include any time that is credited on the term
of a previously imposed sentence to which a
defendant is subject.
Our Supreme Court has stated, [t]he langauge of section 15-
196.1 manifests the legislature's intention that a defendant be
credited with all time defendant was in custody and not at liberty
as the result of the charge. State v. Farris, 336 N.C. 552, 556,
444 S.E.2d 182, 185 (1994).
In State v. Hearst, our Supreme Court also considered the
conditions of confinement at a State ordered rehabilitation program
(IMPACT) and held that where the defendant was ordered to attendthe program as a condition of his probation and had to relinquish
his freedom to the IMPACT staff, the defendant was confined. 356
N.C. 138, 140, 567 S.E.2d 129, 130 (2002). The Court also held
that the environment at IMPACT presented a custodial situation
wherein the defendant was denied his liberty even though the
facility was not locked or fenced, and the defendant could have
left at anytime. Id. at 139, 567 S.E.2d at 129. The defendant was
ordered to attend treatment at IMPACT, or he would have been in
violation of the special conditions of probation and subject to
having his sentence activated. Id. The Court noted that [w]hile
trainees may be 'free to leave' IMPACT, those who fail or withdraw
from the program face the probability of returning to prison. Id.
at 140, 567 S.E.2d at 130.
A. Confinement and Custody
Our Supreme Court defined, 'confinement' . . . as 'the act
of imprisoning or restraining someone; the state of being
imprisoned or restrained,' while 'custody' is defined as 'the care
and control of a thing or person for inspection, preservation, or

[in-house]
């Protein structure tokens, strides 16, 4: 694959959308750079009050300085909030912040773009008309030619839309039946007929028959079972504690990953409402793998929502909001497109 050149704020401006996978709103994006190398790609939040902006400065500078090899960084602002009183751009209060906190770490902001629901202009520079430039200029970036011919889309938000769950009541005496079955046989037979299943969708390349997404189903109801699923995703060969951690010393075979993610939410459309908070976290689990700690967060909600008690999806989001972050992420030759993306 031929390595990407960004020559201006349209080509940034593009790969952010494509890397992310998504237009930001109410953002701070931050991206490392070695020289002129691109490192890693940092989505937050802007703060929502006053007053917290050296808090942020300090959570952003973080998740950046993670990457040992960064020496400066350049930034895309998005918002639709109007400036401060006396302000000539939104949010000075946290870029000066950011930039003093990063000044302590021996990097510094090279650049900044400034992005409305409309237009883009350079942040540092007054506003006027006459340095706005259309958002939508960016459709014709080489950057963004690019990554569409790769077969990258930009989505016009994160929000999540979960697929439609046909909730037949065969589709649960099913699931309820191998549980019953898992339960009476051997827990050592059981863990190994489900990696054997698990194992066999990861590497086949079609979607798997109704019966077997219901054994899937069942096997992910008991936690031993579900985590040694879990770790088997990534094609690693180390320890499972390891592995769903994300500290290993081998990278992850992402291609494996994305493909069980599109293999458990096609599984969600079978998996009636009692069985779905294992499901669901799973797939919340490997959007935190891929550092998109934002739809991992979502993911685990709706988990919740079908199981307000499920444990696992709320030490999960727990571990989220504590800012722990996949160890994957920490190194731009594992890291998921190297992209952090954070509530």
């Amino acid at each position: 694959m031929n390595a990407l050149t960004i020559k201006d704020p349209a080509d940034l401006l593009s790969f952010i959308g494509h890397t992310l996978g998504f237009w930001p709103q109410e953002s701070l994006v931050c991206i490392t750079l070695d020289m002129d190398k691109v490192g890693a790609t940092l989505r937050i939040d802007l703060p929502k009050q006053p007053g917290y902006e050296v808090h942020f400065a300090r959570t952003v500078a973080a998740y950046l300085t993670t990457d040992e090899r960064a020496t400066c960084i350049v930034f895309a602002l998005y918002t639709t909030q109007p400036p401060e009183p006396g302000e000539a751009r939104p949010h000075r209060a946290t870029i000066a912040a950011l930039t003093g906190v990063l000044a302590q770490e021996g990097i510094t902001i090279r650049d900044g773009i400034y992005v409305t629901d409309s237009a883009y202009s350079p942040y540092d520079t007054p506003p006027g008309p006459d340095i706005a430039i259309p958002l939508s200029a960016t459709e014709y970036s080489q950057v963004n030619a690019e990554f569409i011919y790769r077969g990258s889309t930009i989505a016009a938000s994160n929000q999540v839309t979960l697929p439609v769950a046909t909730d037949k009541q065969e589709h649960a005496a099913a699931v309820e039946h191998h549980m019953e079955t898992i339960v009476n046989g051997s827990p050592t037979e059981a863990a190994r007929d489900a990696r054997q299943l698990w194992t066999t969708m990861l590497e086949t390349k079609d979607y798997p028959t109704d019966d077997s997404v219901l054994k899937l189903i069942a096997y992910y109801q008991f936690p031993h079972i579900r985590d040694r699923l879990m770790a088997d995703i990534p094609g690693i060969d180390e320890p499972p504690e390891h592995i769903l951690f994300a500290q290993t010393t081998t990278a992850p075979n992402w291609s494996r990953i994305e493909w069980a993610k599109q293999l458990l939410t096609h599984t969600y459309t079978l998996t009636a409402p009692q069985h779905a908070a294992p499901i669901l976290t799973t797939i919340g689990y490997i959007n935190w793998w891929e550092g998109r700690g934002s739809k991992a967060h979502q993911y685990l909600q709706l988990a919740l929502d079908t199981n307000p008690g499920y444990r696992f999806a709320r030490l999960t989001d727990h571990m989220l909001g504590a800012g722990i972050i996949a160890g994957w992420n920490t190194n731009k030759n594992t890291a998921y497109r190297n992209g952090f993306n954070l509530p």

security.' Id. (citing Black's Law Dictionary (7th ed. 1999)).
The Court also stated, Black's Law Dictionary also specifically
defines types of custody such as 'penal custody' and 'physical
custody.' Id. Penal custody is defined as 'custody intended to
punish a criminal offender' and physical custody is defined as
'custody of a person . . . whose freedom is directly controlled and
While at DART-Cherry, defendant's freedom [was] directly
controlled and limited. Id. During the evidentiary hearing on
defendant's motion for credit against his sentence, the State
conceded defendant was confined at DART-Cherry. The State now
asserts defendant was not confined while being treated at DART-
Cherry and argues conditions at DART-Cherry are dissimilar to the
conditions at IMPACT because here defendant was: (1) allowed
several breaks and free time; (2) not required to do any physical
labor; (3) required to be up at 5:30 a.m. instead of 4:30 a.m.; and
(4) required to be in bed by 10:30 p.m. instead of 8:30 p.m.
Defendant contends he was ordered to attend DART-Cherry as a
special condition of his probation, as was the defendant in Hearst.
If defendant failed to attend the program or withdrew from the
program, his sentence could have been activated. Defendant was not
allowed to speak with other DART-Cherry participants while in
hallways. If he violated that rule, the staff could require him to
write a paper or perform extra hours of cleaning or clearing land.
Although no guards were stationed on the premises, he was told that
if he left the facility he would be charged with escape. If
charged, defendant testified he was told that six more months
would be added to his sentence in addition to facing a probation
Defendant was confined and in custody pursuant to the plain
meaning of those words and our Supreme Court's analysis in Hearst.
Defendant's freedom and liberty were limited by the programs and
daily schedule. Although defendant could leave or withdraw fromthe program at anytime, he was told if he did so he would be
charged with additional crimes and have his suspended sentence
Defendant was in confinement and not at liberty at DART-
, 336 N.C. at 556, 444 S.E.2d at 185. Pursuant to
N.C. Gen. Stat. § 15-196.1, defendant is entitled to be credited
for the ninety-one days spent at DART-Cherry. The trial court
erred in denying defendant's motion for credit against his
sentence. We reverse and remand for resentencing with appropriate
credit consistent with this opinion.
Reversed and Remanded.
Judges MCCULLOUGH and LEVINSON concur.